In a new study based on data collected using NASA’s Mars Express (Mars Express) spacecraft for the last 10 years, there have been clear indications that the complex Martian atmosphere behaves as a single, interconnected system – and this is manifested in , that the processes taking place in the atmosphere at low and medium altitudes have a great influence on the processes taking place in the higher layers of the atmosphere.
Understanding the working mechanisms of the Martian atmosphere – both now and in the past – is one of the key goals facing planetology. The atmosphere of Mars is constantly leaking into space, and this loss of atmosphere is an important factor determining the possible habitation of the planet in the past, present and future. Over the years, the Red Planet has lost much of its once more dense and humid atmosphere and turned into that lifeless, cold desert, as we see it today.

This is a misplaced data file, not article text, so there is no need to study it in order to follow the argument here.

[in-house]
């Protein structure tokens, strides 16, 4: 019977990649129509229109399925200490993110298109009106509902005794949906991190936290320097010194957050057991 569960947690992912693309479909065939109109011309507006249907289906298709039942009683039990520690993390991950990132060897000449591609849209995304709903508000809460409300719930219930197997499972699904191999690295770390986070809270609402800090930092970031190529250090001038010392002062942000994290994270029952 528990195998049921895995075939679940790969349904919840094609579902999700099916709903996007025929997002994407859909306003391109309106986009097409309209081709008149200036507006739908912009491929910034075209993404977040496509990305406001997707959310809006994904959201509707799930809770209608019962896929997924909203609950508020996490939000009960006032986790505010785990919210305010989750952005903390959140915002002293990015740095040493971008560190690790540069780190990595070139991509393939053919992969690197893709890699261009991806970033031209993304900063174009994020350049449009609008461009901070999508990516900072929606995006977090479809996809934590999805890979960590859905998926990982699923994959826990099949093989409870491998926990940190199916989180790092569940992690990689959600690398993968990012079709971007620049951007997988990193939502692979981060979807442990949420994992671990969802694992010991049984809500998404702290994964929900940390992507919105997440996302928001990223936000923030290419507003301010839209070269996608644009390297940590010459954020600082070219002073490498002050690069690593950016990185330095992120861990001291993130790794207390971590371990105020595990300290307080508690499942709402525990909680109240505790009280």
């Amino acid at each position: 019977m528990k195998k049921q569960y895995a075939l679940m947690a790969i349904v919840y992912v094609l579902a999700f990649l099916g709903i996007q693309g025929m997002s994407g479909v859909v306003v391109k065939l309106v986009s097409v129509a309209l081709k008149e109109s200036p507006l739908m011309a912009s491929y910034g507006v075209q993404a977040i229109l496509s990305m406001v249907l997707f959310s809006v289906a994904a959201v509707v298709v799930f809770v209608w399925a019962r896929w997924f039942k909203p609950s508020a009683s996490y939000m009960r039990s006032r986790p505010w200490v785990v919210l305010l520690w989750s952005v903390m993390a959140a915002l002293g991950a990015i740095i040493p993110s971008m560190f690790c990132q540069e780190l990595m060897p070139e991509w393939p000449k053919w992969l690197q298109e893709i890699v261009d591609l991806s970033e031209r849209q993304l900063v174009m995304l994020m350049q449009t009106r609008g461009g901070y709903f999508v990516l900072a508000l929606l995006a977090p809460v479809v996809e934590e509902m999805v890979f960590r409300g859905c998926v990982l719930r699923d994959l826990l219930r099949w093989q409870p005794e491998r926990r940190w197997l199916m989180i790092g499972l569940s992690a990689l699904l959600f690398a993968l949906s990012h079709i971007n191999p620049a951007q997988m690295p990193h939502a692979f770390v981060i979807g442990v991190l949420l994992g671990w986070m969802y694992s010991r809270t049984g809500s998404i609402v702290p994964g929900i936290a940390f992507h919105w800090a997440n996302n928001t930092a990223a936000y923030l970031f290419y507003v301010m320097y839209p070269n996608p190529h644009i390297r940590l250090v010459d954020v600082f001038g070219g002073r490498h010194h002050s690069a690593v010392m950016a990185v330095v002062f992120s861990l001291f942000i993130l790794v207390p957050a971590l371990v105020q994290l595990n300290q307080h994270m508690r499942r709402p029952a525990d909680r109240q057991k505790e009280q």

In a new scientific work, researchers led by Beatriz Sánchez-Cano from the University of Leicester, United Kingdom, studied the data on the ionosphere of the Red Planet collected by the Mars Express probe and found an anomalous increase in the number of charged particles in the upper atmosphere planets in the spring in the northern hemisphere of the planet. During this period, intensive sublimation of the ice of the northern polar cap of Mars occurs in the lower layers of the planet’s atmosphere, therefore, changes in the upper layers of the atmosphere can obviously be associated with changes in the lower layers, scientists conclude.